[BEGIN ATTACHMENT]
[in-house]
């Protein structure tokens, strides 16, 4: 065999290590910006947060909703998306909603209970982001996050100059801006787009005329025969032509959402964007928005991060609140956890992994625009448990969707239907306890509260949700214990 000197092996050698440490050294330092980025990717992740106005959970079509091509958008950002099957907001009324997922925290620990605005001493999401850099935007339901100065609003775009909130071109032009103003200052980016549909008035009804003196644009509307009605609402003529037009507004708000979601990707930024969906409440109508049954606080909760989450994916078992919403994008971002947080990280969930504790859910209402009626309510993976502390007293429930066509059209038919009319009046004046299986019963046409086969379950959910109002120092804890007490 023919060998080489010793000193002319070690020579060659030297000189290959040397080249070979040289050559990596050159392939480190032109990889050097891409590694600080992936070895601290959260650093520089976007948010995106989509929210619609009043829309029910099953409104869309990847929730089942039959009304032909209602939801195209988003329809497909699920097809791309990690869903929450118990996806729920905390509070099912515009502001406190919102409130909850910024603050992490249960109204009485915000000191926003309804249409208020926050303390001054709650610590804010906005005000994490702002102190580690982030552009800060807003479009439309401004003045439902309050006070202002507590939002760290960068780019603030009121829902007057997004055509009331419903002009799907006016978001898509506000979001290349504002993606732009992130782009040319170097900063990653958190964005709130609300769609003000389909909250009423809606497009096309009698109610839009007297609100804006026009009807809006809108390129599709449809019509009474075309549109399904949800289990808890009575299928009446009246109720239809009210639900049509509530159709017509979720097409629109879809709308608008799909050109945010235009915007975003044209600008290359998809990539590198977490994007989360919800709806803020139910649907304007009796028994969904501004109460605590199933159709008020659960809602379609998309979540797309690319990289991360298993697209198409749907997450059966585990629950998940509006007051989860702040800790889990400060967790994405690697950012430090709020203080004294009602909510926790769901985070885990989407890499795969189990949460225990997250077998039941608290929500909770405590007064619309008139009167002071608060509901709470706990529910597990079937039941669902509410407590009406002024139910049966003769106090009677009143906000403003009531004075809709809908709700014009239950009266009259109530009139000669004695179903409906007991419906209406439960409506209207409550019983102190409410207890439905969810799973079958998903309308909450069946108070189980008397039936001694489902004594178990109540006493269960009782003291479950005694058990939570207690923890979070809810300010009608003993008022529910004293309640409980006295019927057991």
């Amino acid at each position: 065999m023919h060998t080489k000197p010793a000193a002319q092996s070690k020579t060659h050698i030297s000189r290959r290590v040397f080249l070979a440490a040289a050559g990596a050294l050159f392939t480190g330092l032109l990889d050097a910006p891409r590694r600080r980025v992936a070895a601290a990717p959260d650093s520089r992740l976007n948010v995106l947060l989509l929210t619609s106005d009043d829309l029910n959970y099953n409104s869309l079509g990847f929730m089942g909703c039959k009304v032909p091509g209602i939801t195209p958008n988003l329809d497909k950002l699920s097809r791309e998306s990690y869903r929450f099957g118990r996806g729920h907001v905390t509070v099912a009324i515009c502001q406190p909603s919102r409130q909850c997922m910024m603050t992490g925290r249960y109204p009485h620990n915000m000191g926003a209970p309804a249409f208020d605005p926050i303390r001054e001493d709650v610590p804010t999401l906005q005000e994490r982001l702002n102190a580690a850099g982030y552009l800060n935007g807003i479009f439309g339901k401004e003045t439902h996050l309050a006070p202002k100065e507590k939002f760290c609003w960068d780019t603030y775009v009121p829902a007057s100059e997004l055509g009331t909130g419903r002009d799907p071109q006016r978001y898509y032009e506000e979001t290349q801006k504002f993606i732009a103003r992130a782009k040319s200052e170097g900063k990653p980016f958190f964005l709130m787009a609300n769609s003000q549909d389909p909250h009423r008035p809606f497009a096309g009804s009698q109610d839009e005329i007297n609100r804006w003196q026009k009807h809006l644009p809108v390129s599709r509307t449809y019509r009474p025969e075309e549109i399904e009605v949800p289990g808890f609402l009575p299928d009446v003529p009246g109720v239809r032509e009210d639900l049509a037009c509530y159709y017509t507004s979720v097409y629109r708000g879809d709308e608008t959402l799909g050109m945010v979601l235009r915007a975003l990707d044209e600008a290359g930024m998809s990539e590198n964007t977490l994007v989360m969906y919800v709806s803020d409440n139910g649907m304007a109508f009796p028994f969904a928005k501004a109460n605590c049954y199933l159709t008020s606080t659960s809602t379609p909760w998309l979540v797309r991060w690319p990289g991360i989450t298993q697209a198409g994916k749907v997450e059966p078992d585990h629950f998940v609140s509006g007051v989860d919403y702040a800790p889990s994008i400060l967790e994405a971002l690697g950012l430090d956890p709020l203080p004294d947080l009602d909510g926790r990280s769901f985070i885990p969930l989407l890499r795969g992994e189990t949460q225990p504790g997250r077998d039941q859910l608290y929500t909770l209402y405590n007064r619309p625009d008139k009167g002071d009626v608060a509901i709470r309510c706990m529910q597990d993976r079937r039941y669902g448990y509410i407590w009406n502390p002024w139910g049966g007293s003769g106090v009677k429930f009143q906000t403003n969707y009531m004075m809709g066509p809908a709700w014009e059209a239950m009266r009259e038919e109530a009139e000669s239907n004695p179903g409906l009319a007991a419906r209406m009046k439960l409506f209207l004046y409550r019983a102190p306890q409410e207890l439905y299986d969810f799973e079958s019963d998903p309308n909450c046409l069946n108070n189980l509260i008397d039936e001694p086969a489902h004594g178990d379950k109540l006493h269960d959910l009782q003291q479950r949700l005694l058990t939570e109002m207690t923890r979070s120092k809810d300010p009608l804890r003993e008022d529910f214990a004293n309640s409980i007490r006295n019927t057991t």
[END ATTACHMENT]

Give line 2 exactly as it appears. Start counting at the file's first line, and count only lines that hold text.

């Protein structure tokens, strides 16, 4: 065999290590910006947060909703998306909603209970982001996050100059801006787009005329025969032509959402964007928005991060609140956890992994625009448990969707239907306890509260949700214990 000197092996050698440490050294330092980025990717992740106005959970079509091509958008950002099957907001009324997922925290620990605005001493999401850099935007339901100065609003775009909130071109032009103003200052980016549909008035009804003196644009509307009605609402003529037009507004708000979601990707930024969906409440109508049954606080909760989450994916078992919403994008971002947080990280969930504790859910209402009626309510993976502390007293429930066509059209038919009319009046004046299986019963046409086969379950959910109002120092804890007490 023919060998080489010793000193002319070690020579060659030297000189290959040397080249070979040289050559990596050159392939480190032109990889050097891409590694600080992936070895601290959260650093520089976007948010995106989509929210619609009043829309029910099953409104869309990847929730089942039959009304032909209602939801195209988003329809497909699920097809791309990690869903929450118990996806729920905390509070099912515009502001406190919102409130909850910024603050992490249960109204009485915000000191926003309804249409208020926050303390001054709650610590804010906005005000994490702002102190580690982030552009800060807003479009439309401004003045439902309050006070202002507590939002760290960068780019603030009121829902007057997004055509009331419903002009799907006016978001898509506000979001290349504002993606732009992130782009040319170097900063990653958190964005709130609300769609003000389909909250009423809606497009096309009698109610839009007297609100804006026009009807809006809108390129599709449809019509009474075309549109399904949800289990808890009575299928009446009246109720239809009210639900049509509530159709017509979720097409629109879809709308608008799909050109945010235009915007975003044209600008290359998809990539590198977490994007989360919800709806803020139910649907304007009796028994969904501004109460605590199933159709008020659960809602379609998309979540797309690319990289991360298993697209198409749907997450059966585990629950998940509006007051989860702040800790889990400060967790994405690697950012430090709020203080004294009602909510926790769901985070885990989407890499795969189990949460225990997250077998039941608290929500909770405590007064619309008139009167002071608060509901709470706990529910597990079937039941669902509410407590009406002024139910049966003769106090009677009143906000403003009531004075809709809908709700014009239950009266009259109530009139000669004695179903409906007991419906209406439960409506209207409550019983102190409410207890439905969810799973079958998903309308909450069946108070189980008397039936001694489902004594178990109540006493269960009782003291479950005694058990939570207690923890979070809810300010009608003993008022529910004293309640409980006295019927057991």